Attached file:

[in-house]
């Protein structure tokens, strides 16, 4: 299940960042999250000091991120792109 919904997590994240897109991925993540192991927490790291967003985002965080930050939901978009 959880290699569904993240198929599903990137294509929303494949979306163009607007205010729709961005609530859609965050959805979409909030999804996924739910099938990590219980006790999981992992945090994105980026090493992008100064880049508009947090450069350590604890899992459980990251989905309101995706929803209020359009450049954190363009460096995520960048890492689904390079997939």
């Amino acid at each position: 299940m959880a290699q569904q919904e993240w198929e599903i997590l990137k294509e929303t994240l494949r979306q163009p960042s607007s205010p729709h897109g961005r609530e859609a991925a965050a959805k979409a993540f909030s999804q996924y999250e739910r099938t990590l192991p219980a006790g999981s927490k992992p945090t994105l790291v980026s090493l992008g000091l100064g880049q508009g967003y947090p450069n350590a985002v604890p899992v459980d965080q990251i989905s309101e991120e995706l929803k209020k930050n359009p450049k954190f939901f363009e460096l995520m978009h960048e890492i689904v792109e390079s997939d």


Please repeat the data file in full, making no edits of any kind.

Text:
[in-house]
């Protein structure tokens, strides 16, 4: 299940960042999250000091991120792109 919904997590994240897109991925993540192991927490790291967003985002965080930050939901978009 959880290699569904993240198929599903990137294509929303494949979306163009607007205010729709961005609530859609965050959805979409909030999804996924739910099938990590219980006790999981992992945090994105980026090493992008100064880049508009947090450069350590604890899992459980990251989905309101995706929803209020359009450049954190363009460096995520960048890492689904390079997939």
């Amino acid at each position: 299940m959880a290699q569904q919904e993240w198929e599903i997590l990137k294509e929303t994240l494949r979306q163009p960042s607007s205010p729709h897109g961005r609530e859609a991925a965050a959805k979409a993540f909030s999804q996924y999250e739910r099938t990590l192991p219980a006790g999981s927490k992992p945090t994105l790291v980026s090493l992008g000091l100064g880049q508009g967003y947090p450069n350590a985002v604890p899992v459980d965080q990251i989905s309101e991120e995706l929803k209020k930050n359009p450049k954190f939901f363009e460096l995520m978009h960048e890492i689904v792109e390079s997939d």